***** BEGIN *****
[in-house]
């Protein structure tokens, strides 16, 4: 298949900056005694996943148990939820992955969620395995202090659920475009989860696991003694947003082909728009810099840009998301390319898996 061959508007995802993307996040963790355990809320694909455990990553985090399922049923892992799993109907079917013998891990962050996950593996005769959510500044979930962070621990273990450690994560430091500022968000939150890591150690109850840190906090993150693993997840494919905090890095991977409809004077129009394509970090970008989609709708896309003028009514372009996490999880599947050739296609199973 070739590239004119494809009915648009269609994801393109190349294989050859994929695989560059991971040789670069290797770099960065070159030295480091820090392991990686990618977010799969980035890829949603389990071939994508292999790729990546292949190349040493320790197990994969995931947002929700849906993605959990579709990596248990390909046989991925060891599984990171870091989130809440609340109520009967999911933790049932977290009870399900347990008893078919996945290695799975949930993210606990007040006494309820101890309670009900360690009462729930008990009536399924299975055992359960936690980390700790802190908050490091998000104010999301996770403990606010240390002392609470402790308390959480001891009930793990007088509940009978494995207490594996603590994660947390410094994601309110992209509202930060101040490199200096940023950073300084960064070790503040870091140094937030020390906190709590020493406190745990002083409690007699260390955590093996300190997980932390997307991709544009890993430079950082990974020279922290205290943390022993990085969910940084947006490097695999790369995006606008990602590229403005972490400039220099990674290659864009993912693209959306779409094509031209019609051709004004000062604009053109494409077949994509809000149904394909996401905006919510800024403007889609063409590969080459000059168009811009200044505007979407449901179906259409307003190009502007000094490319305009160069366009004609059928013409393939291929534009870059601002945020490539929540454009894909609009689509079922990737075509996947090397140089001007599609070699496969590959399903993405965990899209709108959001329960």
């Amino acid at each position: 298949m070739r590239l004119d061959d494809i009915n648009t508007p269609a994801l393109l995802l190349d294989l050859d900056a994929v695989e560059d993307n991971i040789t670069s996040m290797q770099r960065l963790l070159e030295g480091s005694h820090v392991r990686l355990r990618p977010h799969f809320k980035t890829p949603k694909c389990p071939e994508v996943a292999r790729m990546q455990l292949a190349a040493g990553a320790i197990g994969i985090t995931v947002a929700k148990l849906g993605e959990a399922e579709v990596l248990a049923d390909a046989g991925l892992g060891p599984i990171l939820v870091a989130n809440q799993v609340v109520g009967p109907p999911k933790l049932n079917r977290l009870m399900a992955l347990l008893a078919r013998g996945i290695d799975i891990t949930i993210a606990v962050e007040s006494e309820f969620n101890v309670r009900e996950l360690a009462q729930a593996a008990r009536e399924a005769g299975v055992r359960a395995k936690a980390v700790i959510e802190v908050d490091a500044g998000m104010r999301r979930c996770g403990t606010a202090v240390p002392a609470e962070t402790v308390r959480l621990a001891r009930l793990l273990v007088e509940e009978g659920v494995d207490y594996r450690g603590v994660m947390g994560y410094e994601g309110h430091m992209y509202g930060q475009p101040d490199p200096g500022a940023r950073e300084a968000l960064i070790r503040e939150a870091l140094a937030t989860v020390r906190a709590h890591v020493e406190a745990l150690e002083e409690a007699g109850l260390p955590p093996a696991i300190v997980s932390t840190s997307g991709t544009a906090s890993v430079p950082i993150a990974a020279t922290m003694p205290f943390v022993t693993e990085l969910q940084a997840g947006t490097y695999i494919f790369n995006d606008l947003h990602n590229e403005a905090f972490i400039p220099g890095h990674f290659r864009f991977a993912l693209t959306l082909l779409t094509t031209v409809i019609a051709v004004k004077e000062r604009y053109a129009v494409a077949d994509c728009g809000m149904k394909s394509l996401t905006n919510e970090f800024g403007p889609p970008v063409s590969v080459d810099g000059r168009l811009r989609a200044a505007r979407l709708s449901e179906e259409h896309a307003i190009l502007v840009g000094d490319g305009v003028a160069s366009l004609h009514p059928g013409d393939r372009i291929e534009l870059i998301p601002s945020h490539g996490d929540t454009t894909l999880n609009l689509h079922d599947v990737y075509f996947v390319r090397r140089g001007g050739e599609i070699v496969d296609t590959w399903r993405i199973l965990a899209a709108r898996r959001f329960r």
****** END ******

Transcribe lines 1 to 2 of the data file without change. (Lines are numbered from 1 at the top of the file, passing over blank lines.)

[in-house]
């Protein structure tokens, strides 16, 4: 298949900056005694996943148990939820992955969620395995202090659920475009989860696991003694947003082909728009810099840009998301390319898996 061959508007995802993307996040963790355990809320694909455990990553985090399922049923892992799993109907079917013998891990962050996950593996005769959510500044979930962070621990273990450690994560430091500022968000939150890591150690109850840190906090993150693993997840494919905090890095991977409809004077129009394509970090970008989609709708896309003028009514372009996490999880599947050739296609199973 070739590239004119494809009915648009269609994801393109190349294989050859994929695989560059991971040789670069290797770099960065070159030295480091820090392991990686990618977010799969980035890829949603389990071939994508292999790729990546292949190349040493320790197990994969995931947002929700849906993605959990579709990596248990390909046989991925060891599984990171870091989130809440609340109520009967999911933790049932977290009870399900347990008893078919996945290695799975949930993210606990007040006494309820101890309670009900360690009462729930008990009536399924299975055992359960936690980390700790802190908050490091998000104010999301996770403990606010240390002392609470402790308390959480001891009930793990007088509940009978494995207490594996603590994660947390410094994601309110992209509202930060101040490199200096940023950073300084960064070790503040870091140094937030020390906190709590020493406190745990002083409690007699260390955590093996300190997980932390997307991709544009890993430079950082990974020279922290205290943390022993990085969910940084947006490097695999790369995006606008990602590229403005972490400039220099990674290659864009993912693209959306779409094509031209019609051709004004000062604009053109494409077949994509809000149904394909996401905006919510800024403007889609063409590969080459000059168009811009200044505007979407449901179906259409307003190009502007000094490319305009160069366009004609059928013409393939291929534009870059601002945020490539929540454009894909609009689509079922990737075509996947090397140089001007599609070699496969590959399903993405965990899209709108959001329960």